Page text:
Congratulations, Educators, on completing another epic school year!
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The Women Airforce Service Pilots (WASP), (also Women’s Army Service Pilots or Women’s Auxiliary Service Pilots) were a civilian women pilots’ organization, whose members were United States federal civil service employees. The 1074 members of WASP became trained pilots who tested aircraft, ferried aircraft and trained other pilots. Their purpose was to free male pilots for combat roles during World War II. The WASP museum is located on Avenger Field in Sweetwater, Texas.
The WASPs flew more than 60 million miles flying planes out of 192 bases. One pilot, Gertrude “Tommy” Tompkins Silver was the only Women Airforce Service Pilots’ member to go missing during World War II. On October 26, 1944, Tompkins piloted her plane from a foggy runway on Mines Field, adjacent to the Los Angeles airport, and was not heard from again.
Mr. Frank Jacobs , a retired aerospace engineer from Manhattan Beach, California has a haunting childhood memory of seeing a plane crash into the Santa Monica bay that day. He still dives to find Gertrude “Tommy” Tompkins as poart of the Missing Aircraft Search Team. Read his account at this link from the Deep Explorers’ blog: http://www.deepexplorers.com/history/last-missing-wasp/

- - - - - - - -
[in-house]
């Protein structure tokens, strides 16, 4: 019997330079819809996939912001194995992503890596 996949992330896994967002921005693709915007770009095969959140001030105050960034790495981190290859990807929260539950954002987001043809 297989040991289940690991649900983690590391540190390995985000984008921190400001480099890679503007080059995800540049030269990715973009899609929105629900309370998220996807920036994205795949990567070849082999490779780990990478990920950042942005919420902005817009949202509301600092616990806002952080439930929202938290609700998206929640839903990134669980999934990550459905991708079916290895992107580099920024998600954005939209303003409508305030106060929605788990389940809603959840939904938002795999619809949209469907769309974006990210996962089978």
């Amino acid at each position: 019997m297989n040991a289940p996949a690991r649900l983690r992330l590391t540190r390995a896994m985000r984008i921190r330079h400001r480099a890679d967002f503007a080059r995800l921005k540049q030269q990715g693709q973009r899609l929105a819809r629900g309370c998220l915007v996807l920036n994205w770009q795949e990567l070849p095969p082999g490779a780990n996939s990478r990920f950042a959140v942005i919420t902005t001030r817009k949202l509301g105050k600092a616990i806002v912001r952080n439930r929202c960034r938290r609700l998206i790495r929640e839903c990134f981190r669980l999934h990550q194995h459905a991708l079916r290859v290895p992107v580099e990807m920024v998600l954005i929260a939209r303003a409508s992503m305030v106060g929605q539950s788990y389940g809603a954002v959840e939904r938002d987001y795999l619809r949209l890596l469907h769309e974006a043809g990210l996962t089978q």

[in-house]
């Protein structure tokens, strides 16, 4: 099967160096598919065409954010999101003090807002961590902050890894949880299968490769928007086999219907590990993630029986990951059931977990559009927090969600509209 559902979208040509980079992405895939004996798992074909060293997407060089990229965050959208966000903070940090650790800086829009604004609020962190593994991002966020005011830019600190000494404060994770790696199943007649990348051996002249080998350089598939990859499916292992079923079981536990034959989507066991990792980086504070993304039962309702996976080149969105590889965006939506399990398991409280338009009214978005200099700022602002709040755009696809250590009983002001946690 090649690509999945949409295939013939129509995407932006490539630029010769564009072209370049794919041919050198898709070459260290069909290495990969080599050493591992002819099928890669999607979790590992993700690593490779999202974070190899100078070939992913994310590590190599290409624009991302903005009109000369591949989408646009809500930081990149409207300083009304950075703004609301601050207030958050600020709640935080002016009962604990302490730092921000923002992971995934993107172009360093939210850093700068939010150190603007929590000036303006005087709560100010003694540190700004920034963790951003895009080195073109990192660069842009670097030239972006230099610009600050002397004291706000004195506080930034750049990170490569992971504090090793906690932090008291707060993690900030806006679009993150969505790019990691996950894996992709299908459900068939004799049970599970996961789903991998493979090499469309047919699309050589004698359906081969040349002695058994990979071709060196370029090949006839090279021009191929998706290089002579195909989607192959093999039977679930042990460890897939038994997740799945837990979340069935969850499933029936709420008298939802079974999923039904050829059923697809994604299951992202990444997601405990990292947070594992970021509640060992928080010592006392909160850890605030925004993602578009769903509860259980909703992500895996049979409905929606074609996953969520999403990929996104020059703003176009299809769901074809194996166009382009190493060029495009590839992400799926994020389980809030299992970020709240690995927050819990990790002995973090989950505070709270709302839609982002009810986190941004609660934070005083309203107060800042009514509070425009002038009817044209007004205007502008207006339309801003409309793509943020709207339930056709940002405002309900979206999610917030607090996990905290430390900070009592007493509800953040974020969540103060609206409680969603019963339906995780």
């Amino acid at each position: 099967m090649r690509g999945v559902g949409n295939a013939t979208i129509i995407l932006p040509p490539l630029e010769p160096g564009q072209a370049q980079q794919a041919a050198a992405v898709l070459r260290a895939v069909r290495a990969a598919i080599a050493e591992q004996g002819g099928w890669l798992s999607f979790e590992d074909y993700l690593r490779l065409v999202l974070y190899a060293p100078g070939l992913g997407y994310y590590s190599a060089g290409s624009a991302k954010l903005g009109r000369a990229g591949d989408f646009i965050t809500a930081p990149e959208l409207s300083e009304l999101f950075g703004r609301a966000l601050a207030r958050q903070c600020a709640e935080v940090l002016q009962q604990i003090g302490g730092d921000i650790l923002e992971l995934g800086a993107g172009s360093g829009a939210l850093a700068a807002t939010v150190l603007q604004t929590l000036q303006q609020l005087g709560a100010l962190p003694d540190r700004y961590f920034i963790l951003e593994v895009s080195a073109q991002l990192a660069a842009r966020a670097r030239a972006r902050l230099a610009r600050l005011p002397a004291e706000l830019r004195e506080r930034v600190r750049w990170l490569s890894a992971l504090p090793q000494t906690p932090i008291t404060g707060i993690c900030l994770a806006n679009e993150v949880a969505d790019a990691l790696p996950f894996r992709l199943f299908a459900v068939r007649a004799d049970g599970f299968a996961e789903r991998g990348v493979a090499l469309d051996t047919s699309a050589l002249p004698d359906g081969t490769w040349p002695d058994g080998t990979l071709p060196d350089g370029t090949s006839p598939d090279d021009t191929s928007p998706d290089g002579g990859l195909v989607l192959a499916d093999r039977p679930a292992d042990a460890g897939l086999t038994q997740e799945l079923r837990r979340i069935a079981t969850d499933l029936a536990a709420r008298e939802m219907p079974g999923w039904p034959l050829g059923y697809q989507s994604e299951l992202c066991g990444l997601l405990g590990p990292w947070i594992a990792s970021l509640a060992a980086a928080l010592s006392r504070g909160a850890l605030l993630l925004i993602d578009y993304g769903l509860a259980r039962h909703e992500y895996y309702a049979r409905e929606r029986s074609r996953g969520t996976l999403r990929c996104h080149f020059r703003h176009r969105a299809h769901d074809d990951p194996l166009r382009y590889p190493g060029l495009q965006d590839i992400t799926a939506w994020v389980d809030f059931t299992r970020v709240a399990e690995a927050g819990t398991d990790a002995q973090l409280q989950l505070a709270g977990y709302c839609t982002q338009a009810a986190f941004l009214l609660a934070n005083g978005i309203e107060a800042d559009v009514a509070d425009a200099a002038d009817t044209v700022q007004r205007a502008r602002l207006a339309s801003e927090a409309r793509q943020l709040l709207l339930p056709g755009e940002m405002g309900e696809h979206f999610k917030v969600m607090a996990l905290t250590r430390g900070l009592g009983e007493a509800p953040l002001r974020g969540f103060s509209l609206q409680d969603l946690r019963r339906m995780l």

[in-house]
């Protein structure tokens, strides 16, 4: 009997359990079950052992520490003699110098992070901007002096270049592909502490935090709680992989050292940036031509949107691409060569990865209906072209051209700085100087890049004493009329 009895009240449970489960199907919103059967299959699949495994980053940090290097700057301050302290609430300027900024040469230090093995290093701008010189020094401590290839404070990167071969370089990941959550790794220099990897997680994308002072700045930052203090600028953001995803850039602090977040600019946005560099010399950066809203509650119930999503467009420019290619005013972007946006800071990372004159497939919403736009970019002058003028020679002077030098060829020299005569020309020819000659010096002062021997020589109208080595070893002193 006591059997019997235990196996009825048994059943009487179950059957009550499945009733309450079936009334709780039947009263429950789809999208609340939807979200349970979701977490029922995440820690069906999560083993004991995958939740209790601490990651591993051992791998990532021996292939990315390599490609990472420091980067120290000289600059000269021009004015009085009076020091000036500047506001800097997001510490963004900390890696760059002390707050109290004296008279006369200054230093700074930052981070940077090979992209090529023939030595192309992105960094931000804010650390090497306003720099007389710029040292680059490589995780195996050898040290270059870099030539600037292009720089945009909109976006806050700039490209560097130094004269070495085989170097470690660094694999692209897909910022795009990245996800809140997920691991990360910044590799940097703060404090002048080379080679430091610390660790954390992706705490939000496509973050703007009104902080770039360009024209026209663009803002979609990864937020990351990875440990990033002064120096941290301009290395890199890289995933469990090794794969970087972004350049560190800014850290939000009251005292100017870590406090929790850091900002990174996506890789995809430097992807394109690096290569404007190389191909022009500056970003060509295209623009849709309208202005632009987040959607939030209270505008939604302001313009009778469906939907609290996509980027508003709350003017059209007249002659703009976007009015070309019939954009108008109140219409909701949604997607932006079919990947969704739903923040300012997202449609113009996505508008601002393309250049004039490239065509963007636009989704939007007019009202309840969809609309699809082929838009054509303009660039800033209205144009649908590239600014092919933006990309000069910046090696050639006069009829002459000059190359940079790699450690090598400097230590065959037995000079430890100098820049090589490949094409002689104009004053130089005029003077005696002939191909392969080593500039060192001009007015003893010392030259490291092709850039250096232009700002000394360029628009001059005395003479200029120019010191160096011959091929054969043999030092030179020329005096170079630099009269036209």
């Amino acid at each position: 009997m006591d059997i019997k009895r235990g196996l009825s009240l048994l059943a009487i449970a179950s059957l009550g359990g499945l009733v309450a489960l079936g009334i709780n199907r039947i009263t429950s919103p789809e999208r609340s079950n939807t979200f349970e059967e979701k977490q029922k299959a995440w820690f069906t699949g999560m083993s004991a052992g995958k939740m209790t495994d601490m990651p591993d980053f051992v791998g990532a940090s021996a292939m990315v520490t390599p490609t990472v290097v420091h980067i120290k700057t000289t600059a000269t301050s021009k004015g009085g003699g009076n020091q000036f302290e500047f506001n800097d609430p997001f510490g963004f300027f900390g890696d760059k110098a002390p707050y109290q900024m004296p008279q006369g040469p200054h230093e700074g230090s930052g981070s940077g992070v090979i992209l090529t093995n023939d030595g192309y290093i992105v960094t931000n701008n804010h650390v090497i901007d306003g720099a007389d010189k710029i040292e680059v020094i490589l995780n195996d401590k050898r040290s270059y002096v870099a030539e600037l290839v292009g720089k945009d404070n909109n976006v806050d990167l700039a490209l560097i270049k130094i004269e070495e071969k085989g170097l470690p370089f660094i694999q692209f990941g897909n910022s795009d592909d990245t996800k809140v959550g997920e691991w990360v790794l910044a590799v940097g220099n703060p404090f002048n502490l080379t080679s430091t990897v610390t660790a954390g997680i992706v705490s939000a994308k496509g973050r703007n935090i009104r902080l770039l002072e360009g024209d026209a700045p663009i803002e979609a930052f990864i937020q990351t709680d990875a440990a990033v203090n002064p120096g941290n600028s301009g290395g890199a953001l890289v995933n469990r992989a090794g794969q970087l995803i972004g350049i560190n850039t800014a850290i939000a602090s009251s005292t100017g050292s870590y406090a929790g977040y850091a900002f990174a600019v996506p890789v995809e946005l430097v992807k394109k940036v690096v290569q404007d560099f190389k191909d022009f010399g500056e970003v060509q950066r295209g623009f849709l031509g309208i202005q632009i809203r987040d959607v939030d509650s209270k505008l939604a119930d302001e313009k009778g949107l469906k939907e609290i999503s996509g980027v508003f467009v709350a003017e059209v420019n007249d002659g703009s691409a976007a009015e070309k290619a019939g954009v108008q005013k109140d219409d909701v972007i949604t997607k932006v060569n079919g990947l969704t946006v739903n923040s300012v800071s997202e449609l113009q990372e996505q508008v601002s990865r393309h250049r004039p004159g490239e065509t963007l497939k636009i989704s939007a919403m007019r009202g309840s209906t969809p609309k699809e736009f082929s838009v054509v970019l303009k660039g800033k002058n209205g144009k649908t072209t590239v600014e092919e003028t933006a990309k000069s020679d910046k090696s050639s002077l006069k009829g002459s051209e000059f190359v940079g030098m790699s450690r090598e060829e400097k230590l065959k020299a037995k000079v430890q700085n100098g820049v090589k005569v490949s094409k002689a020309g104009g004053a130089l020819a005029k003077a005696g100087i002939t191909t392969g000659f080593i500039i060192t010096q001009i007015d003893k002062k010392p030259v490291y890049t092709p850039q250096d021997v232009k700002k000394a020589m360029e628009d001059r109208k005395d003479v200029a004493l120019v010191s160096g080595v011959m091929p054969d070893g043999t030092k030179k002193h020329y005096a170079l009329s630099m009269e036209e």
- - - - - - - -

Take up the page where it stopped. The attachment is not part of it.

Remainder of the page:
In July, 2008, President Obama signed legislation finally granting WASPs the Congressional Gold Medal, in recognition of their service. In honor of Memorial Day, May 27, it is important to remember all who served for the United States.
More more information on the brave WASP pilots, click to the Robinson Library history page.
“What I loved most about being a teacher were my students. I loved how their faces lit up when they finally understood something, the sheer excitement for learning, or just the simple day-to-day connections.” ~Phonna Blanco, Family Engagement Lead for a school district in California.
Roberts, Sarah Jakes, 2018. Don’t Settle for Safe: Embracing the Uncomfortable to Become Unstoppable . Thomas Nelson Publishers
“… the original decision about how to use computers placed the teacher on a collision course with School’s system of control: As soon as she (the teacher) decided not to control the students, she took away School’s established way of controlling her. The question has moved from how power is distributed within the educational hierarchy to whether hierarchy to whether hierarchy is an appropriate mode of organization for education.”
~Seymour Papert, The Children’s Machine: Rethinking school in the age of the computer, 1993
Papert, S. (1993). The Children’s Machine Rethinking school in the age of the computer. Basic Books.